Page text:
India’s External Affairs Minister S.M. Krishna has urged the Sri Lankan government to forge ahead with political reconciliation steps recommended by a presidential inquiry into the final phase of the 25-year civil war that ended in 2009.
Krishna met Tuesday with President Mahinda Rajapaksa in Colombo. He noted the constructive recommendations of the Lessons Learnt and Reconciliation Commission, created in 2010 amid intense international pressure to investigate alleged human rights violations by government forces and Tamil Tiger rebels.
After talks with his counterpart, Professor G.L. Peiris, in Colombo, Krishna said “these recommendations, when implemented, will mark a major step forward in the process of genuine national reconciliation to which the Sri Lankan government is committed.” Krishna added that Sri Lanka must “seize this opportunity.”
The two ministers also signed an agreement for the construction of housing in the former war zone, as well as several other deals in railways and telecommunications.
Human rights groups have called for an international investigation and more accountability following the release of a Sri Lankan report in November clearing its military of targeting civilians in the final stages of the civil war.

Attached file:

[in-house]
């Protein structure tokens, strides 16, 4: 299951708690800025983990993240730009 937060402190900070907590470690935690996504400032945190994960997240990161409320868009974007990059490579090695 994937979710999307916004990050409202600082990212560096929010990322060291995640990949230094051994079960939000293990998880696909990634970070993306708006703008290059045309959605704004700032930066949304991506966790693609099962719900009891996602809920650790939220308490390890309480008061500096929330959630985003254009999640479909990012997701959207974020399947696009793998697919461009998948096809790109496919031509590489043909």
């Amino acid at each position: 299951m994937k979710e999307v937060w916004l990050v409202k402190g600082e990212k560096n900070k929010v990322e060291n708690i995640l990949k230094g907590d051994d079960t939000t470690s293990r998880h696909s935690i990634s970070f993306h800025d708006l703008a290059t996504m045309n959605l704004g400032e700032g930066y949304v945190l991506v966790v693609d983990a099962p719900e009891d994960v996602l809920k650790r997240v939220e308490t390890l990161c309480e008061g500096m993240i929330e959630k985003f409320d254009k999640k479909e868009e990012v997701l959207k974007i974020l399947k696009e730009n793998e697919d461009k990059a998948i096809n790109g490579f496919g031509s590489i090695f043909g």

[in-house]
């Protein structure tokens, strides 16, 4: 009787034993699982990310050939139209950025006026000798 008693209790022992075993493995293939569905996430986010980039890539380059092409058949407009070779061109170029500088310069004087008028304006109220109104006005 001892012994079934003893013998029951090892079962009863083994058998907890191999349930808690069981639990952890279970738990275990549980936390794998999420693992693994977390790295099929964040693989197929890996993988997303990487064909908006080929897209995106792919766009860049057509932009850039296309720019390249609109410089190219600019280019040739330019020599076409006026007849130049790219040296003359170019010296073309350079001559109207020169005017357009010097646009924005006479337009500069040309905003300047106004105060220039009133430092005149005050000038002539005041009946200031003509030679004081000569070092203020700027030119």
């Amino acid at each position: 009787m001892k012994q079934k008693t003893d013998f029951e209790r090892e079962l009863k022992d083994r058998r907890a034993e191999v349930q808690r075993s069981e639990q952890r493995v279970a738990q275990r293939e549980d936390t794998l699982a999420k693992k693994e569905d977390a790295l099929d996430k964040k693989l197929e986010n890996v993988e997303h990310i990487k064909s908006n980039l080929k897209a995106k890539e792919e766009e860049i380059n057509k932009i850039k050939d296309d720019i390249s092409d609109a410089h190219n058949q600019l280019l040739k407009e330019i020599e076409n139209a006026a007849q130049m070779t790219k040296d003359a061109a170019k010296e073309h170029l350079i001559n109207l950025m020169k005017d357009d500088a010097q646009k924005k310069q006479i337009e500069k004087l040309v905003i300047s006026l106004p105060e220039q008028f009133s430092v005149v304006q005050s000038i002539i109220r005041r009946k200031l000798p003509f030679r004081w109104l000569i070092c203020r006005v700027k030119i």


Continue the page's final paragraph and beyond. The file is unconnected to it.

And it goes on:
Sri Lanka said it was “satisfied” that security forces had taken precautions to keep civilian casualties to a minimum.
But Human Rights Watch said the commission’s failure to provide a roadmap for investigating and prosecuting wartime perpetrators shows the “dire need” for an independent, international commission.
Another human rights group, Amnesty International, said the report contained signs of the “bias we had feared.”
A United Nations report issued in April said tens of thousands of civilians may have been killed in government shelling of hospitals and other civilian targets. The report said the military’s actions could amount to war crimes, and it called for the U.N. to establish a special body to investigate further.
The Sri Lanka government has denied it committed war crimes during the conflict.